The Red Sox are staying at Fenway for the long-haul
Red Sox Nation won’t be needing to worry about watching games in a new ballpark anytime soon. While there isn’t much to report on the labor front of the sport, we at least heard from Principal Owner John Henry on the state of things around Fenway Park. America’s oldest ballpark is here to stay and ownership has zero desire to move out.
Henry spoke to Jen McCaffrey and Chad Jennings of The Athletic recently and the focus of the conversation was Fenway Park. Boston’s big boss made it clear that while they once thought that Fenway had an expiration date, the annual upgrades and maintenance have changed their mindset and now it’s all about preservation.
"“Fenway Park has only gotten better over the years,” Red Sox principal owner John Henry said. “We have taken exhaustive efforts over the past 20 years and spent several hundred million dollars to make Fenway viable for future generations to enjoy. There is no design nor desire to play anywhere else. With the annual improvements we make each offseason, it just gets more exciting every year to go to work there. We deeply feel its history every day.”"
Prior to Henry and the rest of FSG buying the club back in 2002, there was an effort being made to move the Red Sox into a fancy new ballpark. Thankfully that never happened as fans revolted against the idea and Fenway Sports Group dedicated themselves to revitalizing the historic site.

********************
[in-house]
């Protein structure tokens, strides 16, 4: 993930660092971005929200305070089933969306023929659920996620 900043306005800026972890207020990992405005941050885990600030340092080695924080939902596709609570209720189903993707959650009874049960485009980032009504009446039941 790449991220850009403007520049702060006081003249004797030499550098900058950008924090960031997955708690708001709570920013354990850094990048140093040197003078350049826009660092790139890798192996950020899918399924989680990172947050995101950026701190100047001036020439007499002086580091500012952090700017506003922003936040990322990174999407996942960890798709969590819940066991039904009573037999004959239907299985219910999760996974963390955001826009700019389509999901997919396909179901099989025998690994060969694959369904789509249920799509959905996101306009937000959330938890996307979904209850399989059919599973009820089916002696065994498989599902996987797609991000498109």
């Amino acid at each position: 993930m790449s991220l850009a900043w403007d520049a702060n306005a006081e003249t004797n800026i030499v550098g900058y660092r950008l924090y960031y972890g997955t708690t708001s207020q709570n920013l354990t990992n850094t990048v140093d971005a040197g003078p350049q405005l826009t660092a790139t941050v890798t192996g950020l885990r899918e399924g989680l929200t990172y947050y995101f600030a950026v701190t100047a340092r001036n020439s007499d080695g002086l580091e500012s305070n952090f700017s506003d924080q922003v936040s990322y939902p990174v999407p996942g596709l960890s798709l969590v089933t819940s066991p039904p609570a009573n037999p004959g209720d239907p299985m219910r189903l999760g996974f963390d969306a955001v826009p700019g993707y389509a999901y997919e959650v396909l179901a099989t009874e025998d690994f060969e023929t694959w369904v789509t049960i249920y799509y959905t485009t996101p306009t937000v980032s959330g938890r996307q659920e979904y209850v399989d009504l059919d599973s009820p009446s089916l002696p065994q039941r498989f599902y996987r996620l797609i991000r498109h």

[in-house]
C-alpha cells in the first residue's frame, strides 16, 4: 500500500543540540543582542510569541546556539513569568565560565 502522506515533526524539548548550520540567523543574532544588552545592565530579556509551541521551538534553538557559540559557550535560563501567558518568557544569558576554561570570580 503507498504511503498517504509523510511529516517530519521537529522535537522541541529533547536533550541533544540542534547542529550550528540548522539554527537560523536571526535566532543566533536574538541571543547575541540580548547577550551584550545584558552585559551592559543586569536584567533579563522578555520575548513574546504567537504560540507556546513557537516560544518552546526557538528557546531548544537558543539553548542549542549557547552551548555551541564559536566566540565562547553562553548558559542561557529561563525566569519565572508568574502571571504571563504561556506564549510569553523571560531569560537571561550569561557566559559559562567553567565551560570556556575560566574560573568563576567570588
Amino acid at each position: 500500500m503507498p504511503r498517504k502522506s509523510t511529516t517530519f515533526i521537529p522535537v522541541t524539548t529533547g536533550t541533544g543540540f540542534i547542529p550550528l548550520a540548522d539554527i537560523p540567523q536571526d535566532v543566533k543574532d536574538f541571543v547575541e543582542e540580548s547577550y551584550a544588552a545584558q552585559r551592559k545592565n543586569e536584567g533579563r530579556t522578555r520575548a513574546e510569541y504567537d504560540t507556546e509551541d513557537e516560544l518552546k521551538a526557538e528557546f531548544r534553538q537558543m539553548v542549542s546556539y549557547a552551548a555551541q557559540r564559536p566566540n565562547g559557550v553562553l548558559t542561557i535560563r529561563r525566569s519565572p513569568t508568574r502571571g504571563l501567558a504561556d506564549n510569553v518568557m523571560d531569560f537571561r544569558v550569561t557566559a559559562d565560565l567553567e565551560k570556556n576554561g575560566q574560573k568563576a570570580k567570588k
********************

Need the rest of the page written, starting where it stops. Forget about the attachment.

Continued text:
The piece in The Athletic nails it perfectly when describing why fans flock to Fenway year after year, it’s for the connection to the past. While there may be some fresh paint and some 21st-century amenities, it’s still the very place where names such as Ted Williams, Cy Young, Pedro Martinez, and the beloved Jerry Remy all plied their trade.
There is so much history in the city of Boston and for more than 100 years Fenway has not only written its own chapter but continues to amend it. Every year when my wife and I make our trek to the city my excitement grows as game day approaches.
Of course, I can’t wait to see the Red Sox do what they do best, but that excitement is almost equally matched to seeing Fenway once again. Years ago my parents bought a brick that is located at the Park and has our initials etched into it. Finding it for the first time gave me chills. Seeing my family’s name as part of my favorite place in the world, it’s beautiful.
"“It wasn’t, for us, whether we should stay at Fenway Park … or build a new ballpark in the Seaport,” Red Sox chairman Tom Werner said. “It was, how do we make Fenway Park a cathedral, and how do we take advantage of the footprint we have and create more opportunities for fans to see the game?”"
Again, it may not seem like some earth-shattering news but to those that love Fenway Park, and that should be all of Red Sox Nation, this allows us a sigh of relief. Teams are always looking for ways to modernize and have the biggest and best stadiums, but not the Red Sox. I don’t always agree with the way that FSG runs things but their dedication to bringing Fenway from 1912 to 2022 is well appreciated.
Sitting in the same seats as generations of Red Sox fans had before you. Watching a baseball bounce off the Green Monster just as it had for some of the franchise’s greats decades and deceased before. The smell of the grass and the sound of the vendors making their way up and down the aisles. Fenway Park is and always will be the greatest place to watch a baseball game, and thanks to FSG, that won’t be changing anytime soon.